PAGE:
Just when you thought it was safe to switch off your TV set and go out and engage in social interaction with other humans, well… it isn’t. Aside from all the amazing stuff that’s on at the moment – Spiral, Craith, Kiri et al – two new Swedish series start up this week. I think I’m right in saying that both Before We Die and Rebecka Martinsson: Arctic Murders (pictured above) are broadcast both in linear fashion (on Channel 4 and More4 respectively) but also available to view in their entirety on All4. Enjoy! Continue reading The 10 Best Crime Dramas This Week (Monday 15th – Sunday 21st January)

The Killing Times Dispatches: Twin Peaks UK Festival

Twin Peaks: The Return has been one of the television events of the year, no question. Its dizzying, surreal, visceral, infuriating, terrifying, stunning brilliance not only confirmed that David Lynch is still one of the most creative and notable auteurs of both the 20th and 21st centuries but also… there’s still nothing out there like Twin Peaks. During the weekend, the eighth annual Twin Peaks UK Festival took place at the resplendent, Modernist Hornsey Town Hall Arts Centre in north London, complete with cabaret, film screenings and Q&As with cast members old and new. It was quite the weekend. Continue reading The Killing Times Dispatches: Twin Peaks UK Festival

Harrogate Dispatches #4: Julia Crouch and Endearing Monsters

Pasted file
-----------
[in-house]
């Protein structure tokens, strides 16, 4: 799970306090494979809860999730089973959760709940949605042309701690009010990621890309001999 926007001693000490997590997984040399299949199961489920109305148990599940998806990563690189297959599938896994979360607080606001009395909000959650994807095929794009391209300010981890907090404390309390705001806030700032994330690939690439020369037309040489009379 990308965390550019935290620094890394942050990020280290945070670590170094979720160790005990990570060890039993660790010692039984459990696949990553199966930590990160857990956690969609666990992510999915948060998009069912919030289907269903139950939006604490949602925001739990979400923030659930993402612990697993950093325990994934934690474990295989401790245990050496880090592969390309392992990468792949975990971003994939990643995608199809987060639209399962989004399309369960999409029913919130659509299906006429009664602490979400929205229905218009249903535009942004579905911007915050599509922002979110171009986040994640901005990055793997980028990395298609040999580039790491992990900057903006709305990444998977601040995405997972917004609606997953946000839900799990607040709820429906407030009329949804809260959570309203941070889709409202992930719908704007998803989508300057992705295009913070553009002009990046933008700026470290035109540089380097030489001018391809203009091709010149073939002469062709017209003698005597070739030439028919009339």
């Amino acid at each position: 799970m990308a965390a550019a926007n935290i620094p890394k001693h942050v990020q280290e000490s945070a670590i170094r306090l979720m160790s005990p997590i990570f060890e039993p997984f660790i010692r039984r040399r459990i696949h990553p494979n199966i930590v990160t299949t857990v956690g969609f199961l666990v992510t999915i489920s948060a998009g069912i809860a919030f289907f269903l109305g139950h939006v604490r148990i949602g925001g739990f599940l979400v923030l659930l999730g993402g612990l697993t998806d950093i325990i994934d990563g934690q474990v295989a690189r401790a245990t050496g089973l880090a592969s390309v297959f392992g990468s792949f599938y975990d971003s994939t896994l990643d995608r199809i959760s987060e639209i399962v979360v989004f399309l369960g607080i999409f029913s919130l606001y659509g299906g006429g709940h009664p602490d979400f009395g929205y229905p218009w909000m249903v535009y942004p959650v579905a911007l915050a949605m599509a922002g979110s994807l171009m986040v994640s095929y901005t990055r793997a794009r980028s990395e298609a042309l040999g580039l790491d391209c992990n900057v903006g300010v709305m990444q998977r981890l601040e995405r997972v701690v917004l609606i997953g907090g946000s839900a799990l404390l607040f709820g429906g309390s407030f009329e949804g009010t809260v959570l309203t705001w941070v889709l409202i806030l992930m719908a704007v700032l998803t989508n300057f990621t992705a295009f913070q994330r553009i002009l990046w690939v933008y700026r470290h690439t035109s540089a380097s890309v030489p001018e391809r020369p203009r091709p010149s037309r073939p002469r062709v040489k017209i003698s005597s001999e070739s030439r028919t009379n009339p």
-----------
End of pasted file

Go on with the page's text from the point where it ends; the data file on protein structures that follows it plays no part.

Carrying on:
I know I’m doing this all out of whack, but yesterday I managed to sneak into a panel with a seriously fantastic panel – not only was the brilliant Julia Crouch (she could be my favourite moderator) holding things down (and telling us about her strange fascination with ‘squeezing spot porn’) but there was also Mick Herron (creator of the much-loved Jackson Lamb series of spy novels), Sabine Durrant (whose Lie With Me has been wowing readers for a year now), Stave Sherez (who, similarly, is wowing people with his latest, The Intrusions) and Canadian writer Shari la Pena. They were discussing the subject of endearing monsters, and it was a cracker. Continue reading Harrogate Dispatches #4: Julia Crouch and Endearing Monsters

Harrogate Dispatches #3: New Blood Panel With Val McDermid

I say it every year, but the New Blood panel, hosted by Val McDermid, is one of the highlights of the festival. Why? Well, as a fan of crime fiction it’s always interesting to hear panellists talk about their work – and not least debut writers – who present a raw, often unvarnished and unrehearsed version of their journey to publication. This year’s panel was another cracker. Continue reading Harrogate Dispatches #3: New Blood Panel With Val McDermid

Harrogate Dispatches #1: Lee Child